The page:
I can’t Breastfeed my Child. How to deal with a Milk Allergy in Babies

Learn How to Deal with a Milk Allergy in your Baby

All babies cry and are a bit fussy.  This is normal. When you know that the fussiness is beyond the average a common thought is if the food that the baby is eating is causing a problem.  If you are breastfeeding or formula feeding you might be concerned about your babies food intake.  Use this guide to know if your breastmilk has gone bad. Learn the signs of a milk allergy to save you the struggle and anxiety that we went through.

My baby is born and the nurse passes him to me to hold for the first time.  I’m overwhelmed with immense joy.  She tells me it’s time to try and feed.  I choose to Breastfeed.  So I hold my baby close and help him try to latch on.  The process of feeding started out the same as with my first.  Unfortunately, I didn’t know that my baby had a milk protein allergy.  I want to share with you the ups and downs and how I learned to deal with a milk allergy.  Milk allergy in babies is more common than I thought.

Milk allergy in babies is the most common allergy at this age.


One of the worst feelings is when your child is suffering and you don’t know how to help them.  I watched my son choke night after night.  I listened to him cry because he was still hungry.  It broke my heart that I didn’t know how to help my son.  What was wrong?  What could I do to fix it?

How to deal with a milk allergy in babies. A newborn baby sleeping in a hospital blanket.This post may contain affiliate links.  If you purchase through these links I may receive a small commission at no extra cost to you.  As an Amazon Associate, I earn from qualifying purchases.  For more information please check my Disclosure Policy




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Being Home with a New baby

All new parents struggle to find what works and what doesn’t.  Teaching the baby about day and night is a priority.  You are trying your best to take care of your newborn. My baby would eat, sleep and poop as all babies do.  I Breastfeed during the day and used a bottle at night.  The feedings and schedule went on day after day.

If you are breastfeeding learn how to tell if your breastmilk’s gone bad. 


Feeding became a struggle.

Yes, he would eat but then most of it came back up.  Feeding didn’t get easier.  My son was spitting up almost everything he ate.  Every feeding I would cover myself in a baby blanket (burp cloths were not enough).  Doctors said he had reflux.  He slept on a slight incline.  We learned later something else was causing the reflux.


We continued with the feedings and the full cover-up and tried what we could.  Then at night, a new symptom started.  He was chocking and gagging every time he would lay down.  Again, we were told its reflux.  Keep the baby upright 20 min after feeding.  How am I supposed to do that when we want him to go back to sleep? During the day it was fine to wait 20 min before laying down, but what about night time.  Things weren’t getting better.


He was barely sleeping.  Not that he was always fully awake but was fussing, gagging or choking.  It’s impossible to sleep when you’re terrified for your baby.  When he would wake up your first thought is to feed and then we would start the exhausting procedure over again.


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Going to a Specialist

Nothing worked, we went to a specialist.  A Pediatric GI doctor.  We switched to a sensitive formula to help him.  I was breastfeeding and using a sensitive formula.  After weeks still no improvement in sleeping or keeping his food down.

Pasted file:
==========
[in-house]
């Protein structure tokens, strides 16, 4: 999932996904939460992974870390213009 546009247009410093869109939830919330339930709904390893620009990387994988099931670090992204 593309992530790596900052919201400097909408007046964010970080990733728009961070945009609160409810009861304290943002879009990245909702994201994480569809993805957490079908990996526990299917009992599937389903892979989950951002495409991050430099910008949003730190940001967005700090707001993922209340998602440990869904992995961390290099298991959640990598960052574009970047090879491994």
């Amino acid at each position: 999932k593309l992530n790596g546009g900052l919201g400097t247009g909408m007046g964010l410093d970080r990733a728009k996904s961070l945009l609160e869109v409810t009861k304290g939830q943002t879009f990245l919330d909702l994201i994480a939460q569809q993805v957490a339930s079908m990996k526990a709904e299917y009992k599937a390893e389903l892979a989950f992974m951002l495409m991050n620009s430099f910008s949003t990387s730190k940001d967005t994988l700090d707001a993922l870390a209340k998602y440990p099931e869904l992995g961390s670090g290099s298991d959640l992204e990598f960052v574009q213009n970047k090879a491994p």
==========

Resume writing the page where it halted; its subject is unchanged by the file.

Then I saw something that scared me.  There was a red line in his stool.  There was blood in his stool.  What was wrong? What is happening to my baby?  I had no idea.  We went to the doctor the next morning.


The doctor said it’s possible that he has a Milk Protein Allergy.  They had to test the stool.  So we continued feeding my son breast milk and sensitive formula until we get 2 poop diapers tested.  The test came back and he was allergic to milk.


I stopped breastfeeding at this point and used only a sensitive formula.  The formula did not help or change anything.  Sleeping did not get better, and he was still spitting up heavily and still tested positive for blood in his stool.  Back to the doctor, we go.  My poor baby going through all this.  Changed the formula again.  We changed the formula 3 times before being put on ELECARE.  Elecare is an amino acid-based formula that doesn’t contain milk products.  This is a special formula used when a child has a milk allergy.


We got some relief.

Finally, relief.  He started eating better, restful sleeping, no longer choking and spitting up after every feeding.  My baby was happy and so was I.


How to deal with a Milk Allergy in Babies. Newborn baby sleeping



If your child is having some skin irritations and you want to know the difference between baby acne, hives, and other rashes this article explains the most common baby rashes.


Here is a list of what to look for and ask when dealing with a Milk Allergy.


Sign up below to grab your printable planner.  You can write down how much your baby ate and on which side you stopped feeding.  Keep track of your baby’s nighttime wakings.  When you are sleep deprived and unsure what day it is you need to be able to write it all down.

Signs of milk intolerance and what to watch out for in your baby


1. Babies can have reflux without a milk allergy, but it is also an early sign.

Dealing with a Milk Allergy in Babies. Baby in a white shirt crying and arms in air.


2. A rash develops


3. Diarrhea


4. Keep a journal of feedings and sleep time.  Record anything that continually happens or anything out of the norm.


5. When a baby has a milk allergy they can’t have any milk.  That means either a specific formula or if Breastfeeding the mother completely goes off ALL DIARY.  The mother would have to give up all dairy to see if the baby can handle that.  To do this though, there is a period of a few weeks where you can’t feed till you cleanse your body of all DIARY.  There is no cheating either cause that will affect your baby.  I used the special formula.


6. If you see blood in the stool it’s a strong sign of a milk allergy.  If you can, save that diaper and bring it with you to the doctor.  Having the diaper will help.  (With blood in the stool I mean a few dots or a red line.  Anytime you see blood in the stool, call your doctor.)

How to Deal with a Milk Allergy in Babies. Stack of diapers.


7. If your child was tested and has a milk protein allergy many insurance companies will cover the cost for the special formula.  If they don’t pay for the whole cost, they may pay a percentage.  This is not a formula you can buy at the local drug store.  The formula has to be prescribed.  If your insurance doesn’t want to cover it have your doctor write a letter as to why this is so important.  That sometimes helps.


Getting through your baby having a milk protein allergy